In this case, when the former Premier prorogued the Legislature last fall—which in effect killed the first Local Food Act—in one way it presented an opportunity. It presented an opportunity—actually, a pretty rare opportunity—to take the bill that had been introduced and go around Ontario to all the different farmers, processors and associations, and all the advocacy groups, and ask them what they thought of it. In fact, it was an opportunity for the government to incorporate some of the opposition’s points about the bill.
As you know, Speaker, I get the feeling sometimes that the members opposite in the government sometimes think we in the PC caucus would be mad or upset if they stole some of our ideas. I have to say, I, for one, certainly wouldn’t mind—but I digress, although I did want to get it on the record so that members opposite know that we don’t mind if you take some of our ideas. I say that because if they had addressed some of the concerns our critic the member from Oxford had with the previous version, then we would have a stronger bill before us here today.
The PC caucus even put out an entire white paper on this subject. It’s called Paths to Prosperity: Respect for Rural Ontario. I would sincerely encourage all members opposite to go online and read it. There are a lot of good ideas in there.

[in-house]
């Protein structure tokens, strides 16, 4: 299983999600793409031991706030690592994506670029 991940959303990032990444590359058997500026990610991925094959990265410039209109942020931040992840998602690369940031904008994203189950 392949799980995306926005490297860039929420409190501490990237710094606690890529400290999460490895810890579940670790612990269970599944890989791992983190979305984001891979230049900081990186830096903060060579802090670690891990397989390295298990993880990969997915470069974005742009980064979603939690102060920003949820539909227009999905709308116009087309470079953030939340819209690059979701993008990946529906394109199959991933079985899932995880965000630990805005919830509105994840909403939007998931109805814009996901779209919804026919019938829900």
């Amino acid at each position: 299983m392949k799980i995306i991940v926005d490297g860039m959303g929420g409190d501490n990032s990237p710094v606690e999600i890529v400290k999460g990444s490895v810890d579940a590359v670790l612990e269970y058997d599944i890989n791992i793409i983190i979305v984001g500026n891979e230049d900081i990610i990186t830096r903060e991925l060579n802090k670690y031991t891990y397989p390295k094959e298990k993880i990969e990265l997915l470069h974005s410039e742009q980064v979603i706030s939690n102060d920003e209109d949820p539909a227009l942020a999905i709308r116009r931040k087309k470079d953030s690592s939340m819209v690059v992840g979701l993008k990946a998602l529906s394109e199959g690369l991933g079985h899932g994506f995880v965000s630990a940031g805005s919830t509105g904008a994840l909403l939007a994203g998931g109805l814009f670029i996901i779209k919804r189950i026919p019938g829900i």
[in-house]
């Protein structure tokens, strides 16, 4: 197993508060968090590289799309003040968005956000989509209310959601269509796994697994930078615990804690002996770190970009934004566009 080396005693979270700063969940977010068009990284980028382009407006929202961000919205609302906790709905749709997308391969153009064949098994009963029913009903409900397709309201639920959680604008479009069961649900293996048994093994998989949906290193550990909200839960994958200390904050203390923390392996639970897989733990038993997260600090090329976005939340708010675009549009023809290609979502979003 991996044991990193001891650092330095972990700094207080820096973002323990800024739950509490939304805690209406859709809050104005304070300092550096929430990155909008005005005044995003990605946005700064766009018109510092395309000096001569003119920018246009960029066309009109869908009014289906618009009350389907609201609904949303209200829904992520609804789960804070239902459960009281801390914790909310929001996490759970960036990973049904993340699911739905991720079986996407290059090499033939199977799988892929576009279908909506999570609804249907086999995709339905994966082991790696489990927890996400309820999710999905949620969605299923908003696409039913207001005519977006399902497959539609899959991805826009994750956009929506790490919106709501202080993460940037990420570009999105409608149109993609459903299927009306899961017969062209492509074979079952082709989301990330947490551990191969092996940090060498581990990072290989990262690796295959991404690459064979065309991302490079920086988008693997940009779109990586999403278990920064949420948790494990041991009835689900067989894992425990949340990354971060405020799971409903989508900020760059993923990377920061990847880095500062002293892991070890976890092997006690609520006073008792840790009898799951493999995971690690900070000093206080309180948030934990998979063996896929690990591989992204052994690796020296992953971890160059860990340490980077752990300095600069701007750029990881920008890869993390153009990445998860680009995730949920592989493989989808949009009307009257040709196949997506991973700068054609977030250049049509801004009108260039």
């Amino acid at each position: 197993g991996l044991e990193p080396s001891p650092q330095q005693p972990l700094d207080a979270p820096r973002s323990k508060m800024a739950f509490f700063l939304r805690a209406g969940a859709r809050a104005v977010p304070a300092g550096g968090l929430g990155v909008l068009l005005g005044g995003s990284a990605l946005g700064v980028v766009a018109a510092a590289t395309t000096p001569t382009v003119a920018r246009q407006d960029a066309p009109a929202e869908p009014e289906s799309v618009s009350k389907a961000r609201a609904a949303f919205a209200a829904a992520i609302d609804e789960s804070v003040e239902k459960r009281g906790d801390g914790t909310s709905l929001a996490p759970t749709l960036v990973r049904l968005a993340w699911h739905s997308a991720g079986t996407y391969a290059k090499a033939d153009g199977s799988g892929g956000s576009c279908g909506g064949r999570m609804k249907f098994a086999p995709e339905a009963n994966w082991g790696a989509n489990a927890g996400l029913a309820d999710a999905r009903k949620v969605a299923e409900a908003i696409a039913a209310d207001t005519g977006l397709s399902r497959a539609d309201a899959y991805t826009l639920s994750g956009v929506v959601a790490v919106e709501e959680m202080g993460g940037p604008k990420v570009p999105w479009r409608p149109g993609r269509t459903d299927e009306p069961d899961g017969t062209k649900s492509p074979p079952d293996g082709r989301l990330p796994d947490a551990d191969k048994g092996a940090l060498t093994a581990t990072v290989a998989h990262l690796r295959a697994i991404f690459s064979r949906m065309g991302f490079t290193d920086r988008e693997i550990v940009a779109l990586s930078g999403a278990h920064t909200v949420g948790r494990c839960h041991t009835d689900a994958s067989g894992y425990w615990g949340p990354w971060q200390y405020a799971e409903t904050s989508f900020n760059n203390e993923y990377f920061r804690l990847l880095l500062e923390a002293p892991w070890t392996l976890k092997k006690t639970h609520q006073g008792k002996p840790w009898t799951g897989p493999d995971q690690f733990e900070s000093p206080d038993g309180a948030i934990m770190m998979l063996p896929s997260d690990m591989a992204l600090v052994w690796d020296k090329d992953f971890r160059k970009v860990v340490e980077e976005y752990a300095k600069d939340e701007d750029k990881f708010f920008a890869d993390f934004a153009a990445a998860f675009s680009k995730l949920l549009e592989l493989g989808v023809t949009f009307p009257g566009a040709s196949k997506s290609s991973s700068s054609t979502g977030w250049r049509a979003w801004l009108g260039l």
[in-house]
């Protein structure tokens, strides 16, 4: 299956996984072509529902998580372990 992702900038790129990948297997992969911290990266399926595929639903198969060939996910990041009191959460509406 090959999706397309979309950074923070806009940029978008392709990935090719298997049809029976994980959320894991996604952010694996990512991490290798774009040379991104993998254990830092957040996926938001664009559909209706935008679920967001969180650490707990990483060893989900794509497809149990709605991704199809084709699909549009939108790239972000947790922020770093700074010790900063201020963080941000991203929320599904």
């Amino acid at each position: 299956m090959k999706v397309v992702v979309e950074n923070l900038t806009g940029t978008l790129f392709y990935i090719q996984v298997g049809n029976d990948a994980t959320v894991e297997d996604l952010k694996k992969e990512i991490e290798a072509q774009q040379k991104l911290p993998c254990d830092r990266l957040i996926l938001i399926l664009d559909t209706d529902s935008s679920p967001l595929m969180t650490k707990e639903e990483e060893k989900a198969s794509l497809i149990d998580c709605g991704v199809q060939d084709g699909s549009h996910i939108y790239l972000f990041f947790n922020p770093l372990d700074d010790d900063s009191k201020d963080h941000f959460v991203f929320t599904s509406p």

But alas, true to form, the Liberal government decided they knew best and largely ignored our suggestions. And we weren’t the only ones, as our critic the member for Oxford pointed out in his leadoff speech on Bill 36. He indicated no less than 81 specific actions or strategies that could have been incorporated into a Local Food Act, and yet the government only included one of these actions in this bill.
There’s a term that I like. It’s when you describe someone as a “localvore.” A localvore is someone who’s committed to eating locally grown and produced food. A newer term perhaps, but the concept is very old. It is an appropriate play on words, I think, because all food can be local, whether it be meat, vegetables or fruit, and it can be grown locally. That’s something we ought to support and encourage. Certainly in Dufferin–Caledon, we are big supporters of local food.
September is Eat Local Month in Caledon, which provides a perfect opportunity to celebrate the local food message as it draws attention to the many wonderful farmers in our region. Many of these farmers sell their products directly to consumers from their farms, and I want to share a perfect example of what I think local food is all about. There is a website, the Hills of Headwaters Tourism, where you can find the listings of many local farms that offer on-farm markets and pick-your-own operations in the community. I really like this example because it offers a practical and convenient way for residents to seek out local food options in their community.